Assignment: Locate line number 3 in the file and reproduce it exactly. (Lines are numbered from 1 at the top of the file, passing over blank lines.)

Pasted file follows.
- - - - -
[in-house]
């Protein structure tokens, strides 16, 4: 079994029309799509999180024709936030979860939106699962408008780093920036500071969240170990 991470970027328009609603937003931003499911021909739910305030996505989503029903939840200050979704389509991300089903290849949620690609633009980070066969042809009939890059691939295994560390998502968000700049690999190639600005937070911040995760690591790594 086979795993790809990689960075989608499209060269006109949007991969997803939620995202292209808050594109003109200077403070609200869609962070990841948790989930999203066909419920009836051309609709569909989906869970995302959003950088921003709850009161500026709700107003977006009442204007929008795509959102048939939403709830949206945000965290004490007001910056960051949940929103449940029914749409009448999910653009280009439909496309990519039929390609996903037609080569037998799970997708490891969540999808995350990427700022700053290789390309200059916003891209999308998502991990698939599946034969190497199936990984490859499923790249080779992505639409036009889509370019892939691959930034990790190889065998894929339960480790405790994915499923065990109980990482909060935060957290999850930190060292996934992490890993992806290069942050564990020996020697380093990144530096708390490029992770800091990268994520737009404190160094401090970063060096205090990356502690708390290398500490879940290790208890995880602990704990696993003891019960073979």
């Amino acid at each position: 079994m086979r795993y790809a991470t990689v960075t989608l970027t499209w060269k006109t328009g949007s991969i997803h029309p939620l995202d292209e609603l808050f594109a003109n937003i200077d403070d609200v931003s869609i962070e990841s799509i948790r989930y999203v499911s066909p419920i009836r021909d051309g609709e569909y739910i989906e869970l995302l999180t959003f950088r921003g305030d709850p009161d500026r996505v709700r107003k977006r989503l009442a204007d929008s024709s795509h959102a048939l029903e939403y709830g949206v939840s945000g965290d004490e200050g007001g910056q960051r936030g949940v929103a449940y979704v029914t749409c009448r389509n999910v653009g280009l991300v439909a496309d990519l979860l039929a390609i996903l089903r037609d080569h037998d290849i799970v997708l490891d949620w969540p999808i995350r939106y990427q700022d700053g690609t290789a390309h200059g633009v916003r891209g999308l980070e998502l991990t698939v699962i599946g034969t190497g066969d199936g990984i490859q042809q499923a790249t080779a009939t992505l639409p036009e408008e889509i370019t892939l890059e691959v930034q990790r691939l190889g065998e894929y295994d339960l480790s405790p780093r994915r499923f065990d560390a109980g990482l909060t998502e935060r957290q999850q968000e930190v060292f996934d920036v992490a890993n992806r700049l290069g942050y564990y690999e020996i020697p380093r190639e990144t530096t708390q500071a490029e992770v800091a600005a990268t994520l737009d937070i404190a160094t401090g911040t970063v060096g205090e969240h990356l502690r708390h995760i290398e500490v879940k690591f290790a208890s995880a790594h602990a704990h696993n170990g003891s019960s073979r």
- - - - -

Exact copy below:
């Amino acid at each position: 079994m086979r795993y790809a991470t990689v960075t989608l970027t499209w060269k006109t328009g949007s991969i997803h029309p939620l995202d292209e609603l808050f594109a003109n937003i200077d403070d609200v931003s869609i962070e990841s799509i948790r989930y999203v499911s066909p419920i009836r021909d051309g609709e569909y739910i989906e869970l995302l999180t959003f950088r921003g305030d709850p009161d500026r996505v709700r107003k977006r989503l009442a204007d929008s024709s795509h959102a048939l029903e939403y709830g949206v939840s945000g965290d004490e200050g007001g910056q960051r936030g949940v929103a449940y979704v029914t749409c009448r389509n999910v653009g280009l991300v439909a496309d990519l979860l039929a390609i996903l089903r037609d080569h037998d290849i799970v997708l490891d949620w969540p999808i995350r939106y990427q700022d700053g690609t290789a390309h200059g633009v916003r891209g999308l980070e998502l991990t698939v699962i599946g034969t190497g066969d199936g990984i490859q042809q499923a790249t080779a009939t992505l639409p036009e408008e889509i370019t892939l890059e691959v930034q990790r691939l190889g065998e894929y295994d339960l480790s405790p780093r994915r499923f065990d560390a109980g990482l909060t998502e935060r957290q999850q968000e930190v060292f996934d920036v992490a890993n992806r700049l290069g942050y564990y690999e020996i020697p380093r190639e990144t530096t708390q500071a490029e992770v800091a600005a990268t994520l737009d937070i404190a160094t401090g911040t970063v060096g205090e969240h990356l502690r708390h995760i290398e500490v879940k690591f290790a208890s995880a790594h602990a704990h696993n170990g003891s019960s073979r």